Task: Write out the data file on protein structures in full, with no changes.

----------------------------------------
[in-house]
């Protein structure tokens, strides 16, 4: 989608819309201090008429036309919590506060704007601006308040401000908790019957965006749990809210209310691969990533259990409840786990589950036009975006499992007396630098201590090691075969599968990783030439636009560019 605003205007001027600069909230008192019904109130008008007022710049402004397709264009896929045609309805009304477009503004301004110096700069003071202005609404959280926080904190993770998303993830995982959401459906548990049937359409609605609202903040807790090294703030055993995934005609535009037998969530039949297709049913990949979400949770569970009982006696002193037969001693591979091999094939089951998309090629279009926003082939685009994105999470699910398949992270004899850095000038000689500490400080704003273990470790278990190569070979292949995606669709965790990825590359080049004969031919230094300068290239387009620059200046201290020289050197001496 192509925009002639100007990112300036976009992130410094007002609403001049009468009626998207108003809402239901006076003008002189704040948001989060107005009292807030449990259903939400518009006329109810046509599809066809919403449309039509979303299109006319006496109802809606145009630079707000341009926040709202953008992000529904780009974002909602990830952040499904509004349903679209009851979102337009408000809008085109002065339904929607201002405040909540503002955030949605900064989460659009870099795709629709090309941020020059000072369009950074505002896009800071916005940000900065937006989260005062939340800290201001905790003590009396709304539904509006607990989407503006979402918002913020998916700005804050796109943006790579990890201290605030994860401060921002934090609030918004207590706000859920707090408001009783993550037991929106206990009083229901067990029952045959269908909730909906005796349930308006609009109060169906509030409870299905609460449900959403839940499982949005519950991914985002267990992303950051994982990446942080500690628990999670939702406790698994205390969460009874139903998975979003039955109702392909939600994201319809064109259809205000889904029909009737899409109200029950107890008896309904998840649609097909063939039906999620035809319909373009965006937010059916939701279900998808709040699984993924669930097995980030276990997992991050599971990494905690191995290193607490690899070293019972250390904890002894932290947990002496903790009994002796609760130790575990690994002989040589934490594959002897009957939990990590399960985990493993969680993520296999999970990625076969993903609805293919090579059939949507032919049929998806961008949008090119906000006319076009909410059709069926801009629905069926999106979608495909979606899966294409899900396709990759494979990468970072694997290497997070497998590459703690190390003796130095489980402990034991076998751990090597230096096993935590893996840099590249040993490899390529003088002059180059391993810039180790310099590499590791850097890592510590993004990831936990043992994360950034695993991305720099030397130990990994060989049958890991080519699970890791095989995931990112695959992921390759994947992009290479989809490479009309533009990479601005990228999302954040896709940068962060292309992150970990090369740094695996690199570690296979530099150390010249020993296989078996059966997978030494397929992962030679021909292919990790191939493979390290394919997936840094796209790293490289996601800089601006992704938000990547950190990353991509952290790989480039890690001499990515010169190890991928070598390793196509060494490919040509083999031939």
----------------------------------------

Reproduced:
[in-house]
């Protein structure tokens, strides 16, 4: 989608819309201090008429036309919590506060704007601006308040401000908790019957965006749990809210209310691969990533259990409840786990589950036009975006499992007396630098201590090691075969599968990783030439636009560019 605003205007001027600069909230008192019904109130008008007022710049402004397709264009896929045609309805009304477009503004301004110096700069003071202005609404959280926080904190993770998303993830995982959401459906548990049937359409609605609202903040807790090294703030055993995934005609535009037998969530039949297709049913990949979400949770569970009982006696002193037969001693591979091999094939089951998309090629279009926003082939685009994105999470699910398949992270004899850095000038000689500490400080704003273990470790278990190569070979292949995606669709965790990825590359080049004969031919230094300068290239387009620059200046201290020289050197001496 192509925009002639100007990112300036976009992130410094007002609403001049009468009626998207108003809402239901006076003008002189704040948001989060107005009292807030449990259903939400518009006329109810046509599809066809919403449309039509979303299109006319006496109802809606145009630079707000341009926040709202953008992000529904780009974002909602990830952040499904509004349903679209009851979102337009408000809008085109002065339904929607201002405040909540503002955030949605900064989460659009870099795709629709090309941020020059000072369009950074505002896009800071916005940000900065937006989260005062939340800290201001905790003590009396709304539904509006607990989407503006979402918002913020998916700005804050796109943006790579990890201290605030994860401060921002934090609030918004207590706000859920707090408001009783993550037991929106206990009083229901067990029952045959269908909730909906005796349930308006609009109060169906509030409870299905609460449900959403839940499982949005519950991914985002267990992303950051994982990446942080500690628990999670939702406790698994205390969460009874139903998975979003039955109702392909939600994201319809064109259809205000889904029909009737899409109200029950107890008896309904998840649609097909063939039906999620035809319909373009965006937010059916939701279900998808709040699984993924669930097995980030276990997992991050599971990494905690191995290193607490690899070293019972250390904890002894932290947990002496903790009994002796609760130790575990690994002989040589934490594959002897009957939990990590399960985990493993969680993520296999999970990625076969993903609805293919090579059939949507032919049929998806961008949008090119906000006319076009909410059709069926801009629905069926999106979608495909979606899966294409899900396709990759494979990468970072694997290497997070497998590459703690190390003796130095489980402990034991076998751990090597230096096993935590893996840099590249040993490899390529003088002059180059391993810039180790310099590499590791850097890592510590993004990831936990043992994360950034695993991305720099030397130990990994060989049958890991080519699970890791095989995931990112695959992921390759994947992009290479989809490479009309533009990479601005990228999302954040896709940068962060292309992150970990090369740094695996690199570690296979530099150390010249020993296989078996059966997978030494397929992962030679021909292919990790191939493979390290394919997936840094796209790293490289996601800089601006992704938000990547950190990353991509952290790989480039890690001499990515010169190890991928070598390793196509060494490919040509083999031939």